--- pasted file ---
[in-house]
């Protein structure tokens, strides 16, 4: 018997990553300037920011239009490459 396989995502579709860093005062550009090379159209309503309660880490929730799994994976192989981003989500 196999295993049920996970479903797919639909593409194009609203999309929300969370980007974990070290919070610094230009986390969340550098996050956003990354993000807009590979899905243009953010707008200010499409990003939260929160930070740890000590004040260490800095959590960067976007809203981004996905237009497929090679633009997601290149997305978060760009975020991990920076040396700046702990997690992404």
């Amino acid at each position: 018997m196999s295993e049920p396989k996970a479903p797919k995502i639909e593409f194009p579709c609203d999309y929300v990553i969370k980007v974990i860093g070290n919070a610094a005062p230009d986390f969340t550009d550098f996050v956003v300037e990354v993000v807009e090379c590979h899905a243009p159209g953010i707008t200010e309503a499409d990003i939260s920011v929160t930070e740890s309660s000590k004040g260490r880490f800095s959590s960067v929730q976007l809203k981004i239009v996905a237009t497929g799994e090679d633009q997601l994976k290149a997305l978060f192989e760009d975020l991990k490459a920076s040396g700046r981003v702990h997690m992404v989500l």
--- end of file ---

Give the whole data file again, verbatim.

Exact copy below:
[in-house]
């Protein structure tokens, strides 16, 4: 018997990553300037920011239009490459 396989995502579709860093005062550009090379159209309503309660880490929730799994994976192989981003989500 196999295993049920996970479903797919639909593409194009609203999309929300969370980007974990070290919070610094230009986390969340550098996050956003990354993000807009590979899905243009953010707008200010499409990003939260929160930070740890000590004040260490800095959590960067976007809203981004996905237009497929090679633009997601290149997305978060760009975020991990920076040396700046702990997690992404």
């Amino acid at each position: 018997m196999s295993e049920p396989k996970a479903p797919k995502i639909e593409f194009p579709c609203d999309y929300v990553i969370k980007v974990i860093g070290n919070a610094a005062p230009d986390f969340t550009d550098f996050v956003v300037e990354v993000v807009e090379c590979h899905a243009p159209g953010i707008t200010e309503a499409d990003i939260s920011v929160t930070e740890s309660s000590k004040g260490r880490f800095s959590s960067v929730q976007l809203k981004i239009v996905a237009t497929g799994e090679d633009q997601l994976k290149a997305l978060f192989e760009d975020l991990k490459a920076s040396g700046r981003v702990h997690m992404v989500l």